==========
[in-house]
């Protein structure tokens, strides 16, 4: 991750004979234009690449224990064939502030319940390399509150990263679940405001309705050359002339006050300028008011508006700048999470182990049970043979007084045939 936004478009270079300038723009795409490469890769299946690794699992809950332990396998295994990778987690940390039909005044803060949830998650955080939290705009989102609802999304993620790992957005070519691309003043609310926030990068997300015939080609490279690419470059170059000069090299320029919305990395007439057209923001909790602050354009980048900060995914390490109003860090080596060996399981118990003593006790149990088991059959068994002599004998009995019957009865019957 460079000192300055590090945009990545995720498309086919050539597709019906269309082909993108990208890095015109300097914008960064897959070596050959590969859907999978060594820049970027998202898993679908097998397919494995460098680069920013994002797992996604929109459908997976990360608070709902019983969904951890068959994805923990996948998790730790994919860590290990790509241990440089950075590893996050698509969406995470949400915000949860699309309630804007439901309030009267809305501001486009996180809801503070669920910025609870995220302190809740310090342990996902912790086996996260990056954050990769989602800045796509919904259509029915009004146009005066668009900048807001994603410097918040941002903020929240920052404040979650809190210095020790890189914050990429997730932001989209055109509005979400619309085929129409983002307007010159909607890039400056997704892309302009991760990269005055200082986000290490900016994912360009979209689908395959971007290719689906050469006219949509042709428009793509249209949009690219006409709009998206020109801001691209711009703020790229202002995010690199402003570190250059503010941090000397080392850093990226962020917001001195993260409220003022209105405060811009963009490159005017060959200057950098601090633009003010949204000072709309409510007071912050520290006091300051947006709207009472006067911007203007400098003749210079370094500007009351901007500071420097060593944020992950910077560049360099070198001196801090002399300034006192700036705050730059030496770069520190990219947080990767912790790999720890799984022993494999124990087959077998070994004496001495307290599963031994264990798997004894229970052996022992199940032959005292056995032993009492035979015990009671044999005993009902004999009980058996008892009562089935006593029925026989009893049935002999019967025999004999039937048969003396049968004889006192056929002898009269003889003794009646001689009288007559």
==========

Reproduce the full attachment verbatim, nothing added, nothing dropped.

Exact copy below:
[in-house]
């Protein structure tokens, strides 16, 4: 991750004979234009690449224990064939502030319940390399509150990263679940405001309705050359002339006050300028008011508006700048999470182990049970043979007084045939 936004478009270079300038723009795409490469890769299946690794699992809950332990396998295994990778987690940390039909005044803060949830998650955080939290705009989102609802999304993620790992957005070519691309003043609310926030990068997300015939080609490279690419470059170059000069090299320029919305990395007439057209923001909790602050354009980048900060995914390490109003860090080596060996399981118990003593006790149990088991059959068994002599004998009995019957009865019957 460079000192300055590090945009990545995720498309086919050539597709019906269309082909993108990208890095015109300097914008960064897959070596050959590969859907999978060594820049970027998202898993679908097998397919494995460098680069920013994002797992996604929109459908997976990360608070709902019983969904951890068959994805923990996948998790730790994919860590290990790509241990440089950075590893996050698509969406995470949400915000949860699309309630804007439901309030009267809305501001486009996180809801503070669920910025609870995220302190809740310090342990996902912790086996996260990056954050990769989602800045796509919904259509029915009004146009005066668009900048807001994603410097918040941002903020929240920052404040979650809190210095020790890189914050990429997730932001989209055109509005979400619309085929129409983002307007010159909607890039400056997704892309302009991760990269005055200082986000290490900016994912360009979209689908395959971007290719689906050469006219949509042709428009793509249209949009690219006409709009998206020109801001691209711009703020790229202002995010690199402003570190250059503010941090000397080392850093990226962020917001001195993260409220003022209105405060811009963009490159005017060959200057950098601090633009003010949204000072709309409510007071912050520290006091300051947006709207009472006067911007203007400098003749210079370094500007009351901007500071420097060593944020992950910077560049360099070198001196801090002399300034006192700036705050730059030496770069520190990219947080990767912790790999720890799984022993494999124990087959077998070994004496001495307290599963031994264990798997004894229970052996022992199940032959005292056995032993009492035979015990009671044999005993009902004999009980058996008892009562089935006593029925026989009893049935002999019967025999004999039937048969003396049968004889006192056929002898009269003889003794009646001689009288007559």